The Meads of Asphodel are from the UK and play a very individual brand of Black Metal. Here they team up with US one-man Black Metal project Tjolgtjar, who you may remember from 2012’s Kjal Tjormejn.
As such, this is an interesting and exciting split release from two atypical Black Metal bands that succeeds in putting two very individual and different spins on this well-worn genre.
The Meads of Asphodel are up first and contribute 16 minutes to this release.
The Meads of Asphodel always manage to imbue their songs with such personality and character, due in no small part to their charismatic singer Metatron. On this release he’s as expressive as ever and has his performance aided by other vocal styles such as croaking screams, ghostly chants and female vocals.
The music manages to be underground, extreme and catchy all at the same time. Classic Blackened blasting and experimental pseudo-Pop share space on this impressive collection of tracks and whether they’re playing fuzzed-up, dirty Black Metal or synth-heavy atmospheric sections, The Meads of Asphodel are at the forefront of Experimental/Progressive Black Metal.
Oh, and track three is a cover/re-imagining of Candi Staton’s You’ve Got the Love, retitled You’ve Got the Hate. It works.
After this it’s on to Tjolgtjar, supplying 18 minutes of music. It’s an odd, atypical expression of Black Metal, with a more garage, underground feeling than the more flamboyant tendencies of The Meads of Asphodel.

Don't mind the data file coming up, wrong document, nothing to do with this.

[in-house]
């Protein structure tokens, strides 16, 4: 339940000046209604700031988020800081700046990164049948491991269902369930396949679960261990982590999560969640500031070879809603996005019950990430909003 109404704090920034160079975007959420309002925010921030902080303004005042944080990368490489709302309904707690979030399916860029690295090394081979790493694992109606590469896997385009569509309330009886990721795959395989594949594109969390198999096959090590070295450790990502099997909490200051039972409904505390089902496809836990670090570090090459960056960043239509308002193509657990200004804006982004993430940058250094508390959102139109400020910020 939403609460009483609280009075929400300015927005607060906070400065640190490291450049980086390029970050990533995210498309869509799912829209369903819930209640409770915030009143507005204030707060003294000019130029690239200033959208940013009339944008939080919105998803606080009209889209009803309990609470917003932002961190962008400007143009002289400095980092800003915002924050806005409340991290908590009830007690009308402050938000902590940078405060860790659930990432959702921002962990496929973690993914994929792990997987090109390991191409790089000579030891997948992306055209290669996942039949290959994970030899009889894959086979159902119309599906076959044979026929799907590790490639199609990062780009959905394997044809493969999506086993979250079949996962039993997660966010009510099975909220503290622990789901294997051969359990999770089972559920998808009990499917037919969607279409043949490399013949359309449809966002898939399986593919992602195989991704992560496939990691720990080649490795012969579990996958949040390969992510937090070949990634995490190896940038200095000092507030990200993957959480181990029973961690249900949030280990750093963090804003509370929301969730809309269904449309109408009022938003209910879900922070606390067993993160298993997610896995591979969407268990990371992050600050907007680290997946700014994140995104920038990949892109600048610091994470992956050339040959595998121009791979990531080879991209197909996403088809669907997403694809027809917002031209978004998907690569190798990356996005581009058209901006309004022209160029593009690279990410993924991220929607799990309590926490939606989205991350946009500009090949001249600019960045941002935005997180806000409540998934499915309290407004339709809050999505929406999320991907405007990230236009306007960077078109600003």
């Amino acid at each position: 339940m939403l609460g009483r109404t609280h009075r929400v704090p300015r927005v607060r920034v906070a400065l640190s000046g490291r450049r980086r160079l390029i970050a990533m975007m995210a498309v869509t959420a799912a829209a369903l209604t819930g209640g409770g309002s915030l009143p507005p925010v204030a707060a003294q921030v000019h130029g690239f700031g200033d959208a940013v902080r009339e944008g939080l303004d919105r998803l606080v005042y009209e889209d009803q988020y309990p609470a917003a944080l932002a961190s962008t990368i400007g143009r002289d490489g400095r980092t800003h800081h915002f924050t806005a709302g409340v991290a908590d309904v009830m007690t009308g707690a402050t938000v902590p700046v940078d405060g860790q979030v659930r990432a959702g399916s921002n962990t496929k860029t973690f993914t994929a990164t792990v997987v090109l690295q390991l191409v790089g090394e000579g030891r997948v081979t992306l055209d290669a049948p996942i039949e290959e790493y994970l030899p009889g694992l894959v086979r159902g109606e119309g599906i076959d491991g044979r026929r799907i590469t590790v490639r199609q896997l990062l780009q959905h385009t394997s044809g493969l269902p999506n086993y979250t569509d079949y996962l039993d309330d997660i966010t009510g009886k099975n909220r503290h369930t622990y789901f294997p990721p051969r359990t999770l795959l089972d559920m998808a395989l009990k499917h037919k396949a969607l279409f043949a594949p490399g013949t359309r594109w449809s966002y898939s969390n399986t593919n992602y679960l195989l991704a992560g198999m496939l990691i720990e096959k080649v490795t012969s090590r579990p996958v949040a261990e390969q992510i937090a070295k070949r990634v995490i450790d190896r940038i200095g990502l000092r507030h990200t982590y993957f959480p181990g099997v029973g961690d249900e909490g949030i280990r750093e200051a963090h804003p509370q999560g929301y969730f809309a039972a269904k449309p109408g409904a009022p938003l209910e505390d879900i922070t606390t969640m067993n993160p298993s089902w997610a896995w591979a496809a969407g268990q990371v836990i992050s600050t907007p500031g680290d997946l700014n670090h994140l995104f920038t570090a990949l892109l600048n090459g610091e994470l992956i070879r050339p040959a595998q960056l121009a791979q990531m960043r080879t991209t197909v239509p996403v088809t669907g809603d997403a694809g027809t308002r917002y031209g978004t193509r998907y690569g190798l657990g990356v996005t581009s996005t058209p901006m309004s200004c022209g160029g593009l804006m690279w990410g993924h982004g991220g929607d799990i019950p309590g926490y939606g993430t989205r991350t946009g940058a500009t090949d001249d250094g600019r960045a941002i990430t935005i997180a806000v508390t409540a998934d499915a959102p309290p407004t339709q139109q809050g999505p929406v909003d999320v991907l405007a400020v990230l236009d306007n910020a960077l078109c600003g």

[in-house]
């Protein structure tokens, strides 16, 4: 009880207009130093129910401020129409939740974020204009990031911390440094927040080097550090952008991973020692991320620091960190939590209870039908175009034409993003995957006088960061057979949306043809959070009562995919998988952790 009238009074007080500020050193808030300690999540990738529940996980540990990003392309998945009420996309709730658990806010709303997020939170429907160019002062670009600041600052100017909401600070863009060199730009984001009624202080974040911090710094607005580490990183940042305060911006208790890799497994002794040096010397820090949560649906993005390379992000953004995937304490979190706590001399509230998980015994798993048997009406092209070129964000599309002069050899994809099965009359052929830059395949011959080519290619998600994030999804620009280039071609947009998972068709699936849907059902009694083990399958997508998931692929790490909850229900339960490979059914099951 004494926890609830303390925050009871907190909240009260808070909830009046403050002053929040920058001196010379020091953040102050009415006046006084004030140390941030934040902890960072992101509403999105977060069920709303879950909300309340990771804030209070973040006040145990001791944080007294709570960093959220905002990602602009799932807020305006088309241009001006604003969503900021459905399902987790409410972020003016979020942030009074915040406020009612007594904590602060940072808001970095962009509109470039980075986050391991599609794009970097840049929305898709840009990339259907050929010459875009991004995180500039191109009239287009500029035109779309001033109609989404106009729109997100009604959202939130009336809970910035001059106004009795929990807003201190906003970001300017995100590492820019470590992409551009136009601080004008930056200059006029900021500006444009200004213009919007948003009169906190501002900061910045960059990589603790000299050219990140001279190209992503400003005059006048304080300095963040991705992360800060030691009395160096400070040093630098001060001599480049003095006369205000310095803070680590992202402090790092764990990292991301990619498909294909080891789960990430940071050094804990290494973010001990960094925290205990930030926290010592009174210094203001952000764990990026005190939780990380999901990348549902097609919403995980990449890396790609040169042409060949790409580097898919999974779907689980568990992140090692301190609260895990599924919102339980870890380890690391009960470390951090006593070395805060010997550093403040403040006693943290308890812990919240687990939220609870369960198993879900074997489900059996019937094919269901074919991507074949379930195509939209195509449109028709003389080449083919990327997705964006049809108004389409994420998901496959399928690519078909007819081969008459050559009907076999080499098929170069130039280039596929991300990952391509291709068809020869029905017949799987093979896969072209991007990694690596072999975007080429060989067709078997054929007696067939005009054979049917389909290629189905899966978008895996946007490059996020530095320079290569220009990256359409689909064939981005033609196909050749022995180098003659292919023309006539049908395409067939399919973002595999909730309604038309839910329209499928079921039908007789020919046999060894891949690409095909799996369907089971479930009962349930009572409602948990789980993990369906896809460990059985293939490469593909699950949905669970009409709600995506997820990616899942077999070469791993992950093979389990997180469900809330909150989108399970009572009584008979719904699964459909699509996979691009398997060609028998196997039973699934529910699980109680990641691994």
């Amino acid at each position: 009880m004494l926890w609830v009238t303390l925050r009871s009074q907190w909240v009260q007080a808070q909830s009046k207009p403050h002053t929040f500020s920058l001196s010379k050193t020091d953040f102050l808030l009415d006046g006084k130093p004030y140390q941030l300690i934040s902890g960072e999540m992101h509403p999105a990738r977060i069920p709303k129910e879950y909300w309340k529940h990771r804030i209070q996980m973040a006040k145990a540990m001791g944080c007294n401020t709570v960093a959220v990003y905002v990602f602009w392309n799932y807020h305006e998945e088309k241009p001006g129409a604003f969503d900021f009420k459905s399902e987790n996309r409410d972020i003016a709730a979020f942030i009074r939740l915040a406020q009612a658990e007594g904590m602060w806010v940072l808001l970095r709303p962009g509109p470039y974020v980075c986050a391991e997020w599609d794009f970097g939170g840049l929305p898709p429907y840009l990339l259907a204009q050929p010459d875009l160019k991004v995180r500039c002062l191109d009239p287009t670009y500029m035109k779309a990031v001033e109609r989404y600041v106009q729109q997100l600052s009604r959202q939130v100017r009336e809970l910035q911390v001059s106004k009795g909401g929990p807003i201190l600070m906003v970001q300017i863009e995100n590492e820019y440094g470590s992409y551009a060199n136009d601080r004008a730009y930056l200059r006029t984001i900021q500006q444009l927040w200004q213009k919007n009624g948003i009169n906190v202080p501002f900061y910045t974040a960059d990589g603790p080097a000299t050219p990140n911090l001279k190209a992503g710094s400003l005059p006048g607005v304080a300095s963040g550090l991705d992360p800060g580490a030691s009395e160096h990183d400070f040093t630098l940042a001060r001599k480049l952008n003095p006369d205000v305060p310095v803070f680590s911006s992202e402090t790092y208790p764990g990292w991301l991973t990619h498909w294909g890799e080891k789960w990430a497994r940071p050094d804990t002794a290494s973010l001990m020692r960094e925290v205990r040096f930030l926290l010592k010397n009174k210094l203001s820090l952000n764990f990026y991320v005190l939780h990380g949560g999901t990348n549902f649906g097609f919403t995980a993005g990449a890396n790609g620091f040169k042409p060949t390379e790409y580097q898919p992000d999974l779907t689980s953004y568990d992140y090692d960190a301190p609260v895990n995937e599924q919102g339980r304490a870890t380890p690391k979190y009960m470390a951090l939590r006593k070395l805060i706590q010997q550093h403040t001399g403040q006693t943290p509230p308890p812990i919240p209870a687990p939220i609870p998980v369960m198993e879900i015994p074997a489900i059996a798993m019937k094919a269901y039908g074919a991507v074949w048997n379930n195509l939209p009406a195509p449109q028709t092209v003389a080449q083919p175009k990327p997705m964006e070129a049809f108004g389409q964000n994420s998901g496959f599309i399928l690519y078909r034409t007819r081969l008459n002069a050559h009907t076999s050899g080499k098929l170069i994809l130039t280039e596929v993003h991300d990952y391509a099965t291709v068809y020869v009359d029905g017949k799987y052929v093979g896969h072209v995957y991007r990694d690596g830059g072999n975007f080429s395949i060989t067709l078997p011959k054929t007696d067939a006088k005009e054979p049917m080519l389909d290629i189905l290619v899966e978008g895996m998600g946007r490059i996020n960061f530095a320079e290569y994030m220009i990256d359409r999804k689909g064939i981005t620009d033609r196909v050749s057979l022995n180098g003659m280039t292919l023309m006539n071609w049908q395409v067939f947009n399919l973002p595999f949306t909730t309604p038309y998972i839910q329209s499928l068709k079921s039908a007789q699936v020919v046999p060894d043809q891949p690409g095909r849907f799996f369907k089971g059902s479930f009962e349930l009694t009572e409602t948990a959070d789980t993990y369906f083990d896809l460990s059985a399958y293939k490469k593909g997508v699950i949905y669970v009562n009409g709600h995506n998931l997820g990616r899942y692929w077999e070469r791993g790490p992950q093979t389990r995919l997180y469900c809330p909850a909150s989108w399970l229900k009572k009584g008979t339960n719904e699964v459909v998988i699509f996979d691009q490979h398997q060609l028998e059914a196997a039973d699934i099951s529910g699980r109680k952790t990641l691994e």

In some ways Tjolgtjar remind more of a conventional raw Black Metal band, but this is only superficially true. Upon closer inspection, the riffs and general composition of the music is unusual. Even when the blast beats are flowing swiftly, the guitars are playing Blackened rhythms and melodies that are almost like semi-distorted Country/Folk acoustics. Almost. It’s as if this music came from decades ago and is a Black Metal version of 70s Progressive Rock.
The vocals are screamed croaks but also benefit from cleaner accompaniments. It’s an added extra that, when combined with the music, reinforces the 70s music connection, at least to my mind.
Black Metal, Classic Rock and Progressive Rock, combined. Nice.
But this is what Tjolgtjar do so well; their music is not your average Black Metal and their contribution to this split is superbly delivered and realised.
This is a very impressive release from two impressive bands. If you’re looking for Black Metal that’s challenging and different from the norm then this should be your first stop.
Very highly recommended.
This is the tenth Sigh album. If you’ve never encountered them before, they’re from Japan and they play Black Metal. At least, that’s what they started out as and they’ve just kind of evolved from there. Avant-Garde Black Metal/Extreme Metal is probably closest to the mark these days, if you have to label it at all.
Sigh are one of the few bands in existence that come even close to being able to be called unique. They definitely have their own sound and identity, even if this has changed quite a bit through the years.
So on to Graveward. This is dense and complex music that features a lot of different parts to the songs. Clearly a lot of work has gone into these compositions.
The Black Metal base is present and correct, as well as the Avant-Garde tendencies. Add to this is a psychedelic influence, powerful cinematic qualities as well as a strong theatrical component and you have an album that’s born to stand out from the pack.